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Organisations do indeed age into senescence

Summary:
An interesting point made by those who might know. Apollo veterans stating that Nasa is simply too old a, too bureaucratic an, organisation to be able to get someone back to the Moon.Nasa may be too old and too bureaucratic to reach the Moon within five years, astronauts who flew on the Apollo mission and members of mission control have warned.One of us has had mild business dealings with the organisation and light on its feet is not how we would describe it.“As you get older things change, you don’t get things done as fast, and plus the management environment in Nasa is bureaucratic, much more so than it was during Apollo.”A C Northcote Parkinson would have pointed out, this is only an example of a more general phenomenon. Organisations do become encrusted with bureaucracy as they age -

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An interesting point made by those who might know. Apollo veterans stating that Nasa is simply too old a, too bureaucratic an, organisation to be able to get someone back to the Moon.

Nasa may be too old and too bureaucratic to reach the Moon within five years, astronauts who flew on the Apollo mission and members of mission control have warned.

One of us has had mild business dealings with the organisation and light on its feet is not how we would describe it.

“As you get older things change, you don’t get things done as fast, and plus the management environment in Nasa is bureaucratic, much more so than it was during Apollo.”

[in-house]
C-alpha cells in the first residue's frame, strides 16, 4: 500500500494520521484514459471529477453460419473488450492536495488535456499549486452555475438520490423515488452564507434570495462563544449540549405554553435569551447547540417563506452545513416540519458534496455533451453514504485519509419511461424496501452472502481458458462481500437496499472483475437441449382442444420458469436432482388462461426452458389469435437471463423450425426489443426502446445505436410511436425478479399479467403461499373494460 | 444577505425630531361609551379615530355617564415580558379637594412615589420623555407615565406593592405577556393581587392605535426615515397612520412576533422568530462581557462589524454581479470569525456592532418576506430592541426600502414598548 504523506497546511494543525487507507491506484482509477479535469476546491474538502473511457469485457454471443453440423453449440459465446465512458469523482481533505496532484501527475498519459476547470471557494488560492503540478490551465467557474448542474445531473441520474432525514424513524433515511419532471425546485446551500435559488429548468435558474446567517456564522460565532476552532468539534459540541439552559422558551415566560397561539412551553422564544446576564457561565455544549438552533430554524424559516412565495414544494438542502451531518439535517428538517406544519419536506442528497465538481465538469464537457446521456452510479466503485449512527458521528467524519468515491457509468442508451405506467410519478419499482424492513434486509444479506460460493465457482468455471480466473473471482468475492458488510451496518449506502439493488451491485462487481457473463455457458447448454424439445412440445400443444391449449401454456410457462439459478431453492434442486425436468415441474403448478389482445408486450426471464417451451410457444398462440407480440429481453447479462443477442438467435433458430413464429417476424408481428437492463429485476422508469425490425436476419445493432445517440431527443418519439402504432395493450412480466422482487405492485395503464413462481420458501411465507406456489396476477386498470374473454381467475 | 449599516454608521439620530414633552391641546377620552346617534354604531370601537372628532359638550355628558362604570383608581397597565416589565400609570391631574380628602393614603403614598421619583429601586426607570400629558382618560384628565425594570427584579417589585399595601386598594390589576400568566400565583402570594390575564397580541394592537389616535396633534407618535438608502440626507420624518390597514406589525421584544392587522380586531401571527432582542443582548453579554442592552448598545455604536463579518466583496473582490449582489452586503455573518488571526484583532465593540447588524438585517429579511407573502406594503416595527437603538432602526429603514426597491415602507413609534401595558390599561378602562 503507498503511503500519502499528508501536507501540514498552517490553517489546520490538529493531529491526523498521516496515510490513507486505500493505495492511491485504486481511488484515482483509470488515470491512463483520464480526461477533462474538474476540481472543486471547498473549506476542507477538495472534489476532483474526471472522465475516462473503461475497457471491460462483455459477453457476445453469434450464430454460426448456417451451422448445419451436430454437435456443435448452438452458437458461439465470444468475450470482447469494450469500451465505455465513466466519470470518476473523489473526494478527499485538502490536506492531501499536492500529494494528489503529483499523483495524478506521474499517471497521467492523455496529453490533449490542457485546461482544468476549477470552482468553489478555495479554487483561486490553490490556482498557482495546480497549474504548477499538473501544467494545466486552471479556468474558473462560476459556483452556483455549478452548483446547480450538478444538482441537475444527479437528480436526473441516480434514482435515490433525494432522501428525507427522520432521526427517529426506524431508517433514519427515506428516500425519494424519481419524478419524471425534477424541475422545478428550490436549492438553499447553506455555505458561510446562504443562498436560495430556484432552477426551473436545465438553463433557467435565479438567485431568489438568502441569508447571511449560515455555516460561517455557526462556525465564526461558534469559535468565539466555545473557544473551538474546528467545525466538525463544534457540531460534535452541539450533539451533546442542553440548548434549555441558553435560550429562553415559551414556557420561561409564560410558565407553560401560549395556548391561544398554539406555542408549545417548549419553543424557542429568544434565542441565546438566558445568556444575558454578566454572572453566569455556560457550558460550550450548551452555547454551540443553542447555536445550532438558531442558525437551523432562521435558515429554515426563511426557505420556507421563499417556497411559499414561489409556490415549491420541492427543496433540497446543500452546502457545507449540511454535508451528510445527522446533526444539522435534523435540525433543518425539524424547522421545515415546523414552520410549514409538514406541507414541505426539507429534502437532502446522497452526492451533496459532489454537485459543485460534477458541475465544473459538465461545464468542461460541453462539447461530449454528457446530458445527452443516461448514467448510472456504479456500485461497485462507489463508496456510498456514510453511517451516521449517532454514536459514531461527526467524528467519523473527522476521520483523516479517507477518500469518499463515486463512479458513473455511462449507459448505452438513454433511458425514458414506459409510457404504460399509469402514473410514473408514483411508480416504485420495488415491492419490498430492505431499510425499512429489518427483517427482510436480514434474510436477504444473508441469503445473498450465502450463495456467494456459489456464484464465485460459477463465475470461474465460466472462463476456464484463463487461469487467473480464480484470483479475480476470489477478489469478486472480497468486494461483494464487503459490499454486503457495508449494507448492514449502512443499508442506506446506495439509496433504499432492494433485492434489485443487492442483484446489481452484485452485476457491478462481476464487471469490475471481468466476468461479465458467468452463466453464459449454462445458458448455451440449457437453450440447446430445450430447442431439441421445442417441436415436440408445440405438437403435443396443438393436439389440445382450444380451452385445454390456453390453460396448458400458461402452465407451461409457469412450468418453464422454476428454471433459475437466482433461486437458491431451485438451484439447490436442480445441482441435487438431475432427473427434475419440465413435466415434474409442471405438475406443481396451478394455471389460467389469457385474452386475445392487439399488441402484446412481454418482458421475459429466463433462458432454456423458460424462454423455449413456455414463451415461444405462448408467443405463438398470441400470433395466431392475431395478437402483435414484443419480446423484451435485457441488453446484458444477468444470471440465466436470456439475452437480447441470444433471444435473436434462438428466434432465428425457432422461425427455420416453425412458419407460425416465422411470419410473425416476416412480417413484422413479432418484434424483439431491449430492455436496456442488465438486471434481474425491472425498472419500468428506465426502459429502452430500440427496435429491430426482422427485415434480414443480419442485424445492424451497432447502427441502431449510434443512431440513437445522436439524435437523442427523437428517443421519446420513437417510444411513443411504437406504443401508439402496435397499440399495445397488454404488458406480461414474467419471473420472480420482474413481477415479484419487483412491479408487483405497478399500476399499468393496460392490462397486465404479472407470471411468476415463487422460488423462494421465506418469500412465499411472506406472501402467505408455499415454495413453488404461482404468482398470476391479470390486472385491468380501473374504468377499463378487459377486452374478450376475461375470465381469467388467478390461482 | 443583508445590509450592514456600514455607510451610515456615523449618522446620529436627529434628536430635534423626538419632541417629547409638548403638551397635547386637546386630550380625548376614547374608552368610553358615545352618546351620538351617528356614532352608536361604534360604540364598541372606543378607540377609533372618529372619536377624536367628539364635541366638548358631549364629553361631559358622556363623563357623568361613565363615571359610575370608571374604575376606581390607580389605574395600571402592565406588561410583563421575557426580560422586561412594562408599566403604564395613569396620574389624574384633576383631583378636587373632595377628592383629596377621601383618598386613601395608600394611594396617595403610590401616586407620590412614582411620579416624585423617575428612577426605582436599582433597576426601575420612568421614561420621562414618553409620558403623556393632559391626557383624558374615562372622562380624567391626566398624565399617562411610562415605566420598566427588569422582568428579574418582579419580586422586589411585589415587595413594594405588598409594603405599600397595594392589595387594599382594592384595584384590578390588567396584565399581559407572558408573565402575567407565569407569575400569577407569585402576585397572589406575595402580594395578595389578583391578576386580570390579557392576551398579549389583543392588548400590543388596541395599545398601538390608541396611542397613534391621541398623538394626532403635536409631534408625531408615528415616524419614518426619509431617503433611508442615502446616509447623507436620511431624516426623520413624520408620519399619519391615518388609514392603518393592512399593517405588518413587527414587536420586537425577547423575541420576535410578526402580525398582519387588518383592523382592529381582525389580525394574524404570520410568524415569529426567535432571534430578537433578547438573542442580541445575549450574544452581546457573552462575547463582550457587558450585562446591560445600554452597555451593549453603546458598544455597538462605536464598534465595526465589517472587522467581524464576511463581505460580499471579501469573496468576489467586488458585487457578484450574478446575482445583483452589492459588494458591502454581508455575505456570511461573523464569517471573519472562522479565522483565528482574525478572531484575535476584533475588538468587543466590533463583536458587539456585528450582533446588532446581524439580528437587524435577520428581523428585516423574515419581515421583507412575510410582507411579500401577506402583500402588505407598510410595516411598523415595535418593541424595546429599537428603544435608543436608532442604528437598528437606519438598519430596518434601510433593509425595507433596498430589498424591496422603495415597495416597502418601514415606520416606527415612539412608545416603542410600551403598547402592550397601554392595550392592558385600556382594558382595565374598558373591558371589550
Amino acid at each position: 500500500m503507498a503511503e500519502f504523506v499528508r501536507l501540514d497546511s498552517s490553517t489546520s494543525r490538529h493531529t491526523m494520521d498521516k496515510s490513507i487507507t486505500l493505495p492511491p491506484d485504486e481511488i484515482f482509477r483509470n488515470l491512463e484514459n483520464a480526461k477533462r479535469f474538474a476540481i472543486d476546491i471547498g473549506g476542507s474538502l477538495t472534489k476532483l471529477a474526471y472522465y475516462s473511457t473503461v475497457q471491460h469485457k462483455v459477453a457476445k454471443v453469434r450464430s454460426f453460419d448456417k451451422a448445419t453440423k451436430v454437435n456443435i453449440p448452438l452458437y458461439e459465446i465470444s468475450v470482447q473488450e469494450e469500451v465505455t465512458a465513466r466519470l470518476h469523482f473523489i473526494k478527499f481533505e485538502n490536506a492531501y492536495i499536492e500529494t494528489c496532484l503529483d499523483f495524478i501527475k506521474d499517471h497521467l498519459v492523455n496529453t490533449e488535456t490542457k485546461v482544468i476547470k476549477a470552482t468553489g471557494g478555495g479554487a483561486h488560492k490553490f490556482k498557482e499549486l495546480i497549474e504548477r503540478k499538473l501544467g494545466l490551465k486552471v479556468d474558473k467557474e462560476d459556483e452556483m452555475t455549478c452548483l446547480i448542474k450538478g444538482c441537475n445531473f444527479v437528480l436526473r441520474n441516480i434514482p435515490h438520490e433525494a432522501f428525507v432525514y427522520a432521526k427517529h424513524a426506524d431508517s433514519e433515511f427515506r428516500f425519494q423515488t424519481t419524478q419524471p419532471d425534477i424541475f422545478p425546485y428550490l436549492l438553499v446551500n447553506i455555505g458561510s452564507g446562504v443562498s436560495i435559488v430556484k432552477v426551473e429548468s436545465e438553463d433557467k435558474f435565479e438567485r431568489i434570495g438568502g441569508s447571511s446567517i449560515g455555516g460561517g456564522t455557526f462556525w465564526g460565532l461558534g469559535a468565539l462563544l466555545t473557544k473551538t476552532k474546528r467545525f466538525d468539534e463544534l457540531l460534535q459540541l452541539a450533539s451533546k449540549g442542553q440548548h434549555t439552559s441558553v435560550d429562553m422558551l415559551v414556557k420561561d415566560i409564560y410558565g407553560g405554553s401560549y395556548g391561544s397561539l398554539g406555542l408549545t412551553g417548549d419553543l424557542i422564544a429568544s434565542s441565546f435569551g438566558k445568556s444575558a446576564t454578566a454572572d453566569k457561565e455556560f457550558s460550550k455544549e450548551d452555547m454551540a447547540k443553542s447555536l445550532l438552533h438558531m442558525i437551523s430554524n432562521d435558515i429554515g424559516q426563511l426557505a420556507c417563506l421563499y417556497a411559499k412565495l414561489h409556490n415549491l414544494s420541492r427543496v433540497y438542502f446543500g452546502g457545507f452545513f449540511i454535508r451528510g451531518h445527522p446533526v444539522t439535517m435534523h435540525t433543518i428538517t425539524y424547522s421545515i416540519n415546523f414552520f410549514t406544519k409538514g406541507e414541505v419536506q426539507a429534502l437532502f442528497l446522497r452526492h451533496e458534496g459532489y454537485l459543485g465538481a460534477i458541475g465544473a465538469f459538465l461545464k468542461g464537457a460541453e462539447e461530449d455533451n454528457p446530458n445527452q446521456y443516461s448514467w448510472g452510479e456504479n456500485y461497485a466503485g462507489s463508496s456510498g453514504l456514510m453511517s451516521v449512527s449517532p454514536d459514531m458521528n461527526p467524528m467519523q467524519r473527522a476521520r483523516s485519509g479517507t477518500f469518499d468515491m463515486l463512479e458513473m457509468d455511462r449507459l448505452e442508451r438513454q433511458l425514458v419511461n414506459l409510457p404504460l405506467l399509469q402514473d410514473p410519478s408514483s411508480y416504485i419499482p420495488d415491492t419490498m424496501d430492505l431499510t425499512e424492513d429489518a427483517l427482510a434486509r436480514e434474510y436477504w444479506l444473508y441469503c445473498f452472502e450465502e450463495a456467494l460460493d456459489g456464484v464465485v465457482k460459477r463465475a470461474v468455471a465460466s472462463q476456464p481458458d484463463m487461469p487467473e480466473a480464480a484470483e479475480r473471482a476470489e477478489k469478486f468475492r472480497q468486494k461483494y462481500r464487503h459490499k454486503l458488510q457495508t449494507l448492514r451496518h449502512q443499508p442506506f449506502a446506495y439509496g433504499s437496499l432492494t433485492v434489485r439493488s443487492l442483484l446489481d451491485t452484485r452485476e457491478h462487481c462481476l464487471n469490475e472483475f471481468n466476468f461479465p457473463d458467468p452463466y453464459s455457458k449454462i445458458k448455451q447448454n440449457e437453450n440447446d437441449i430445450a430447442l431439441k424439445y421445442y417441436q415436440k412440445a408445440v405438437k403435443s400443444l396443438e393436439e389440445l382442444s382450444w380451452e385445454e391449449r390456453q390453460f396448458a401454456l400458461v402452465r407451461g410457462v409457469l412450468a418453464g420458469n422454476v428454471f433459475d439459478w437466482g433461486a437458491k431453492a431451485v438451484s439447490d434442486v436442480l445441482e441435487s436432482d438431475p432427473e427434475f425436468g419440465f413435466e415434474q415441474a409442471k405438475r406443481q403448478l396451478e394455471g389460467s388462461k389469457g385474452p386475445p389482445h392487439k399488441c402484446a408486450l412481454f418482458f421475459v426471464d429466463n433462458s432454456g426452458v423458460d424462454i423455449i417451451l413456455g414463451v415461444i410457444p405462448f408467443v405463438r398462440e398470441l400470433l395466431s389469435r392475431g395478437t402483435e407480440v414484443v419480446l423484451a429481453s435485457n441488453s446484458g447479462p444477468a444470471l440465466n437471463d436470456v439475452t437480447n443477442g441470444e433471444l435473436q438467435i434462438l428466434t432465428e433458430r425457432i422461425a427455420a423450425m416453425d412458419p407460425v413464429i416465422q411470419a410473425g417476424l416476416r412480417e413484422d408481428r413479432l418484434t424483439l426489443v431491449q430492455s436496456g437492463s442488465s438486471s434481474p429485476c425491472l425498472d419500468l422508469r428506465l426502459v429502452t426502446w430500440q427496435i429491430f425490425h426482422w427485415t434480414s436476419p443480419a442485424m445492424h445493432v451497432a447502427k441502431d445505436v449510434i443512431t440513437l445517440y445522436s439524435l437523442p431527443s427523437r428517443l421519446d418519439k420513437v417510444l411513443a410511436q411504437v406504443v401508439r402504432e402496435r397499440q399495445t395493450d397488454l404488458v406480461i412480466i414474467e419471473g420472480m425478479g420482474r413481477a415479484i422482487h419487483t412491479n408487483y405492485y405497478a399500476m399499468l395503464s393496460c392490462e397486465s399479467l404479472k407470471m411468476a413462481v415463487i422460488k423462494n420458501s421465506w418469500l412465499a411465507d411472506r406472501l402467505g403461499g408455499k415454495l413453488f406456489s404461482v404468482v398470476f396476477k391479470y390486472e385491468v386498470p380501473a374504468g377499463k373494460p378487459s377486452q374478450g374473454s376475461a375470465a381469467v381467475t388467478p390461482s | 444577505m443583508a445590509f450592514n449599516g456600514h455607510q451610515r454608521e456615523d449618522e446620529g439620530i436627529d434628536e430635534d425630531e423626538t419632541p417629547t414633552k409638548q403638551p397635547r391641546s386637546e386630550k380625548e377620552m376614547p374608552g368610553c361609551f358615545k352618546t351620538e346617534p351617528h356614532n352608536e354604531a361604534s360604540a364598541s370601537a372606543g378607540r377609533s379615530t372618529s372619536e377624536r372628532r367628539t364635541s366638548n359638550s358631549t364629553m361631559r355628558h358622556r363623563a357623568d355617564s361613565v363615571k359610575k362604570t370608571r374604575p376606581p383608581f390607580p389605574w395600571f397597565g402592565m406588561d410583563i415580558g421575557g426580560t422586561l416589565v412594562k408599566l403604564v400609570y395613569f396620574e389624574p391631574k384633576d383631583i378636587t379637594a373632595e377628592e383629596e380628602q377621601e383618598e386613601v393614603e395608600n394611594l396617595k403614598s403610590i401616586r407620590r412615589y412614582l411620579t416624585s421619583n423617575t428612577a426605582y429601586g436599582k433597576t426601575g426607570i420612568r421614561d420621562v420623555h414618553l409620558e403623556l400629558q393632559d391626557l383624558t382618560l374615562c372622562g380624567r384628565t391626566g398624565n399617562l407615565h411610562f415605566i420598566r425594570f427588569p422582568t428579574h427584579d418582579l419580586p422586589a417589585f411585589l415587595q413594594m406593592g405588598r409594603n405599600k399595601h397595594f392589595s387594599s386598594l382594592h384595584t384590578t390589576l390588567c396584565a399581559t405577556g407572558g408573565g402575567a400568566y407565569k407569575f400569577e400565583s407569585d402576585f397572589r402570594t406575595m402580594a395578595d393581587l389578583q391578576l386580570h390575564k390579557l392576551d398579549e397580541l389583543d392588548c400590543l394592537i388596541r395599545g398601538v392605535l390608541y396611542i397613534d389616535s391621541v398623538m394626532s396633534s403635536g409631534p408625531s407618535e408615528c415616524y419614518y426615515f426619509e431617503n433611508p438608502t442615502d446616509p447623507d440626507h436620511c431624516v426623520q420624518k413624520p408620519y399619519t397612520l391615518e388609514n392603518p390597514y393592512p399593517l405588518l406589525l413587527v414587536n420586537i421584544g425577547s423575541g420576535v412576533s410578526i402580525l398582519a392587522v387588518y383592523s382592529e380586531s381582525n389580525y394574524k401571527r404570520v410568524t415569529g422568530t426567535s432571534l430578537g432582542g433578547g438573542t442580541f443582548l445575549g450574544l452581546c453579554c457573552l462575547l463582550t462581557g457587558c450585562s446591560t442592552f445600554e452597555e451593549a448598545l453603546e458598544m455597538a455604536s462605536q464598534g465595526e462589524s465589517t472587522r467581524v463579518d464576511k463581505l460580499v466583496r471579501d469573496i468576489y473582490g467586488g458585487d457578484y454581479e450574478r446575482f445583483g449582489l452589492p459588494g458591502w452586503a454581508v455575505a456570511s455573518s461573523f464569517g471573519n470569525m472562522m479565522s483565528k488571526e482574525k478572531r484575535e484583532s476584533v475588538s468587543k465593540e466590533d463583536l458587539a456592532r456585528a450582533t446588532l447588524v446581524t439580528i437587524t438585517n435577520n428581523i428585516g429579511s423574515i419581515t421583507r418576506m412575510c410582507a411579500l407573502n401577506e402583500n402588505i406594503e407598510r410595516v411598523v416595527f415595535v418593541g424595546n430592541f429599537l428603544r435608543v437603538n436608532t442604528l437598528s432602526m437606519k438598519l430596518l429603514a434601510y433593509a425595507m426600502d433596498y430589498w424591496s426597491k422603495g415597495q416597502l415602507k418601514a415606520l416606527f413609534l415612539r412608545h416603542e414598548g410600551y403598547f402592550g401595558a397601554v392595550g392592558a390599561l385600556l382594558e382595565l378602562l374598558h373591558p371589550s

A C Northcote Parkinson would have pointed out, this is only an example of a more general phenomenon. Organisations do become encrusted with bureaucracy as they age - that just what happens in human organisations. Which is why that market system is preferable. Simply because it contains within it the euthanasia system for those organisations which have become too so encrusted to be efficient.

The varied private sector space companies - those of Jeff Bezos and Elon Musk only being the better known - are feeding from the same basic technological trough as Nasa. Everyone’s got access to the same general state of knowledge about rocketry. But they are delivering the goods rather more cheaply. Which is simply another example of the same basic truth.

The conclusion here being that getting government to do things would be greatly more efficient if we also had that culling process, one quite as vicious as the marketplace. Say, every bureaucracy must be wiped out, the land ploughed with salt, every 40 years or so.

Quite, it’s not going to happen, is it? Thus, in the name of that efficiency we should instead not build the bureaucracies to do things in the first place….

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Tim Worstall
Tim Worstall is a British-born writer and Senior Fellow of the Adam Smith Institute. Worstall is a regular contributor to Forbes and the Register. He has also written for the Guardian, the New York Times, PandoDaily, the Daily Telegraph blogs, the Times, and The Wall Street Journal. In 2010 his blog was listed as one of the top 100 UK political blogs by Total Politics.

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